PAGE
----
Iconoclast: Jamie Reid

“Of course, in the end the bad guys won. The resident was evicted and so began the concreting of Croydon, as depicted in so many of Jamie’s iconic artworks which have been displayed over the years.”

Reid’s best known work was for the covers of a series of Sex Pistols releases: the pink and yellow text of their only album Never Mind the Bollocks, Here’s the Sex Pistols, and including God Save the Queen, the hit single banned by the BBC, Her Maj’s carefully coiffed portrait defaced by Reid.

Much of that style of work can be traced back to Reid’s time in Croydon, with the countercultural Suburban Press, which he began in 1970 alongside Jeremy Brook and Nigel Edwards, and was published out of 433 London Road and then 9 Sidney Road, SE25, the forerunner of thousands of fanzines that would be produced in the following decade.

“We are left dwarfed in the streets by huge towers of bureaucracy. An architecture and environment of commerce has been created to manipulate our lives,” began a 20-page diatribe against the “Manhattan-isation” of Croydon contained in Suburban Press No5 published in 1972.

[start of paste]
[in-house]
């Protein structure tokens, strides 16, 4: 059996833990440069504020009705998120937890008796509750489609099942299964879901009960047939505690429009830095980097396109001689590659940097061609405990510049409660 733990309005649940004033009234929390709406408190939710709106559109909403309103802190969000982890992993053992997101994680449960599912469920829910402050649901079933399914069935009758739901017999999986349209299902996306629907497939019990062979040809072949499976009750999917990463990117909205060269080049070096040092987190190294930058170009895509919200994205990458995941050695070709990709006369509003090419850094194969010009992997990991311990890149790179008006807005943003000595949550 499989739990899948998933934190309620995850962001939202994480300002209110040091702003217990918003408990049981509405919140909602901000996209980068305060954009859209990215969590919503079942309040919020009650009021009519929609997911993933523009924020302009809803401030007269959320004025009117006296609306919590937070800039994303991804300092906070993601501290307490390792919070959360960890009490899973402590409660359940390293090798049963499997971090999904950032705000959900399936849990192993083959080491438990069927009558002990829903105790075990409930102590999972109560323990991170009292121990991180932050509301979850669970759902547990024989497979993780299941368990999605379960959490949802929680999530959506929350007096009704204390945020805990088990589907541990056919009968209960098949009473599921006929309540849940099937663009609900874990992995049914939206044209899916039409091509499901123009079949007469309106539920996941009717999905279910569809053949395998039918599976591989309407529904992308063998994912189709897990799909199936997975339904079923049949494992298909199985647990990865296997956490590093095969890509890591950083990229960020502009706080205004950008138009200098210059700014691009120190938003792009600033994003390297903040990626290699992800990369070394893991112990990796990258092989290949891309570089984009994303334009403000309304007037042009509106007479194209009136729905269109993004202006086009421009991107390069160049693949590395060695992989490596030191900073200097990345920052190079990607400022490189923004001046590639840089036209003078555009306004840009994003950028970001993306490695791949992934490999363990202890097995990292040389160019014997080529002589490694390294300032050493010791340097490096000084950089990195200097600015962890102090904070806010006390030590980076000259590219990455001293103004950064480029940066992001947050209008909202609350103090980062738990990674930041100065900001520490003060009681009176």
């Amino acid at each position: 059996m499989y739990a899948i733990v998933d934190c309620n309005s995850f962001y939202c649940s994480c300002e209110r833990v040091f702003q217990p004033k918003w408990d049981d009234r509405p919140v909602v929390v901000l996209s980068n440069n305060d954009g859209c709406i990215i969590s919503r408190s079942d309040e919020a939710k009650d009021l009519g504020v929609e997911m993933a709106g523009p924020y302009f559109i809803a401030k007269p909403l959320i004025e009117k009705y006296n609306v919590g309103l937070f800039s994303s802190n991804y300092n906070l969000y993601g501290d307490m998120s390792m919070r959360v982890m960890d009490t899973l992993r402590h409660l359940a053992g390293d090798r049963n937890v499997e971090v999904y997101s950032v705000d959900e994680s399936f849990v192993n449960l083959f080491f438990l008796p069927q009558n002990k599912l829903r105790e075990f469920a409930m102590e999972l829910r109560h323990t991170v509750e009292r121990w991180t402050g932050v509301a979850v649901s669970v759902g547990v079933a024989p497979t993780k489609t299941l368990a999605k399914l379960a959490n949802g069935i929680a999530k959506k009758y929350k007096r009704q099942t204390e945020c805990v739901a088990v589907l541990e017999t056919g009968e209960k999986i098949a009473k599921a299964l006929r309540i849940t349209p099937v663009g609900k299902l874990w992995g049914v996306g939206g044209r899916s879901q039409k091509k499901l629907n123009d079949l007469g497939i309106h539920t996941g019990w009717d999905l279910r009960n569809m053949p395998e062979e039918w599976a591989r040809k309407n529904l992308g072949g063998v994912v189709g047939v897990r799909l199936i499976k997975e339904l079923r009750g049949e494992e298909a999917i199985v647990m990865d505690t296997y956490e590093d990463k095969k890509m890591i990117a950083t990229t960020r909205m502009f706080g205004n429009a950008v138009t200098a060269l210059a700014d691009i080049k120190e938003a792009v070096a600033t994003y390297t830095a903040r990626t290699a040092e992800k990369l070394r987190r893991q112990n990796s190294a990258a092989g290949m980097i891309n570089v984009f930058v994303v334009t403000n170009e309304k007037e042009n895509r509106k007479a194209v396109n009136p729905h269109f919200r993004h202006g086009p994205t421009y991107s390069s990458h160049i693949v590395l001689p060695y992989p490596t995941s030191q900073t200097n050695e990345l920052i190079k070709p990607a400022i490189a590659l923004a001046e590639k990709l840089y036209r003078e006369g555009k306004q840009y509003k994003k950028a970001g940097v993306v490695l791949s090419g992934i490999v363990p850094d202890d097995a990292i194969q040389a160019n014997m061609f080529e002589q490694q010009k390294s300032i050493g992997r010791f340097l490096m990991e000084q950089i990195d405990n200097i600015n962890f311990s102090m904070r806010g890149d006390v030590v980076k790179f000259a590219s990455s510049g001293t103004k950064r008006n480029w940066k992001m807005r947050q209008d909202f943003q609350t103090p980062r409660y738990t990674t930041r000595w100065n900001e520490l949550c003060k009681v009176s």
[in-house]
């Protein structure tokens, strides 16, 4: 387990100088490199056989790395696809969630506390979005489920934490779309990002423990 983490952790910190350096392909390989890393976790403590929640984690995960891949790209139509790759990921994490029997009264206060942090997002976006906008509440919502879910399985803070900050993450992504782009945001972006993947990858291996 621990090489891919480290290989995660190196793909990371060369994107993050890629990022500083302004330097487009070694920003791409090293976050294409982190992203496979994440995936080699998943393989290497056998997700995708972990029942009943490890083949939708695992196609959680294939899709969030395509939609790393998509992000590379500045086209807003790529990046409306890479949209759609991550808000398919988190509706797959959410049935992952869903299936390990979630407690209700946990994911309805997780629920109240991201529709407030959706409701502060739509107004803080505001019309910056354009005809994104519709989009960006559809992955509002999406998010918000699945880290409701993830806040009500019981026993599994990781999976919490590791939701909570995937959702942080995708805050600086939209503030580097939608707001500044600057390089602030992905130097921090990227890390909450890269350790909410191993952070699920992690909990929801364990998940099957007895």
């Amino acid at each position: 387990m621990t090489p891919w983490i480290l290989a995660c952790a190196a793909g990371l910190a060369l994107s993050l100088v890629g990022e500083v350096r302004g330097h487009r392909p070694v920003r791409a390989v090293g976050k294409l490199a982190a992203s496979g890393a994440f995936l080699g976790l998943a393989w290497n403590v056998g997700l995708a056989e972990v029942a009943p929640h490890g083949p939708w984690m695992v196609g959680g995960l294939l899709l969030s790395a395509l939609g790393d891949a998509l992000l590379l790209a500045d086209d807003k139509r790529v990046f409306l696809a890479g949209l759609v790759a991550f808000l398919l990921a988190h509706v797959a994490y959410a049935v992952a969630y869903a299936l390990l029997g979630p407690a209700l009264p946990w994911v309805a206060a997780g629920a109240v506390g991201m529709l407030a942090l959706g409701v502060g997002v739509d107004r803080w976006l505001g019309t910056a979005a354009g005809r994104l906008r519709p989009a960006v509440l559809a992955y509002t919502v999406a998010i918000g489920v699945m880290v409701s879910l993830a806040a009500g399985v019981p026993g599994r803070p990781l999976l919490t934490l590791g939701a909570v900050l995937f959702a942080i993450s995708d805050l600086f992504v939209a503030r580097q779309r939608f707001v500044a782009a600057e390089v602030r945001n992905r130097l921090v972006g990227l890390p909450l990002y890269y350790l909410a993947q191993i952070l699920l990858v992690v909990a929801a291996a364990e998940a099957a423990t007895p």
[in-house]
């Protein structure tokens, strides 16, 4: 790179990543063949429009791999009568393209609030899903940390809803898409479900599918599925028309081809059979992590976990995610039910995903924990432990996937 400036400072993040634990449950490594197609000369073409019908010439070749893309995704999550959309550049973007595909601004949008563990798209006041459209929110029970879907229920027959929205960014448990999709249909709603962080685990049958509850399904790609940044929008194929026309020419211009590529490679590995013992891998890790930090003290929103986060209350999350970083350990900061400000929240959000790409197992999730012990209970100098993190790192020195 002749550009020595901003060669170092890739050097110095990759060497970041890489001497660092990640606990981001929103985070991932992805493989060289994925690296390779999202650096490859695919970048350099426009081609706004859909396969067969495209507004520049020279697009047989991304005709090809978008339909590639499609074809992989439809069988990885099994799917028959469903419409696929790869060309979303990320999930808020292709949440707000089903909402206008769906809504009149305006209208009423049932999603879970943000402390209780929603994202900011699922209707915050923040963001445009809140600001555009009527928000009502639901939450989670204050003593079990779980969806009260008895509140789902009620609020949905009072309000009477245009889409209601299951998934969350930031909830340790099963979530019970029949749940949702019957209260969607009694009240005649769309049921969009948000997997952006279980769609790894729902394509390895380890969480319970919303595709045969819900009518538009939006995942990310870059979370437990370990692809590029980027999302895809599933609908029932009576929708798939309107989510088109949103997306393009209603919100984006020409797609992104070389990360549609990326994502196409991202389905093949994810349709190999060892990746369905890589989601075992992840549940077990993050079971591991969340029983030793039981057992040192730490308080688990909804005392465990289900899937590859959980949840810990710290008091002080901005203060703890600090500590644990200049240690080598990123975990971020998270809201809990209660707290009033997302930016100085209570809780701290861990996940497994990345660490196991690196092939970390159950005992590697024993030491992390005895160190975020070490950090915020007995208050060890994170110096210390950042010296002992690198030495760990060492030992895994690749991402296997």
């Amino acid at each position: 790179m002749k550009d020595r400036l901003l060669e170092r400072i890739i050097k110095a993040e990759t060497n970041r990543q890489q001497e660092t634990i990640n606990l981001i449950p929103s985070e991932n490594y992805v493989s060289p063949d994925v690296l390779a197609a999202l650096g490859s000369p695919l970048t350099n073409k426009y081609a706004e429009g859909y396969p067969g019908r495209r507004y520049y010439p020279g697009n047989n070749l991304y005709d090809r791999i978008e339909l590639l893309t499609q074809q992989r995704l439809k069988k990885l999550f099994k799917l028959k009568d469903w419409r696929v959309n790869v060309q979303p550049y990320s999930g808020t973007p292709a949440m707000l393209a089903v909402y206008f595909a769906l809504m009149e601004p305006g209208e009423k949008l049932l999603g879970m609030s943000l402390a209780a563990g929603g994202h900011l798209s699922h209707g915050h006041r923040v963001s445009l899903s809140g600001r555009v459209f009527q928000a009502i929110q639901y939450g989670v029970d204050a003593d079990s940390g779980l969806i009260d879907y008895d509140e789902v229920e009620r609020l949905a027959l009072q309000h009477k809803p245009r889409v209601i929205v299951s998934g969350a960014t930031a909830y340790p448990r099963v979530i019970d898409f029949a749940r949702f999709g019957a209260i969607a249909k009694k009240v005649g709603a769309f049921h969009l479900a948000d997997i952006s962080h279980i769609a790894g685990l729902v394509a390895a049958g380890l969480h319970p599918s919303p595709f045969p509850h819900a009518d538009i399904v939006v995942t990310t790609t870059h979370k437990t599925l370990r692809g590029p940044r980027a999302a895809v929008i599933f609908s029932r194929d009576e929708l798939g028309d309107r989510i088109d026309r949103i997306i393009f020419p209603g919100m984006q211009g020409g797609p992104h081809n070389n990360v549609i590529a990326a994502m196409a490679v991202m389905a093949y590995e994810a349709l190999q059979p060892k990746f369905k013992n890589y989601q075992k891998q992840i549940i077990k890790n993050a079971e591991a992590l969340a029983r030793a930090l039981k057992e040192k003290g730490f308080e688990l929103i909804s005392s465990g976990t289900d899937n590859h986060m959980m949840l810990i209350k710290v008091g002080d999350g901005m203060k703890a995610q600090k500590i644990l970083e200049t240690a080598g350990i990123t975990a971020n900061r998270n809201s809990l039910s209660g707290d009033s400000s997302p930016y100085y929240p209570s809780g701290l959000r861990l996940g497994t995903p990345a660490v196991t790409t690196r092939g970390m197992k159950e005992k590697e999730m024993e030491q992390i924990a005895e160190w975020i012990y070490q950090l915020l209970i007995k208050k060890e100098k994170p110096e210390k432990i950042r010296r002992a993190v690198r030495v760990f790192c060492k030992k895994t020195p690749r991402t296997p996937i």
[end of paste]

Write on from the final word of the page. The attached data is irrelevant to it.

“Our communications with each other are limited by urbanisation. There is nowhere to meet, our meeting places have been demolished. The people… have been made to perform in an urban environment of commerce and administration.”

According to a website on the radical press compiled by the University of West England in Bristol, “Reid’s design experiments in punk montage were essential to the paper’s identity, [but] its most distinguishing features were the density of its text and the fury of its argument.”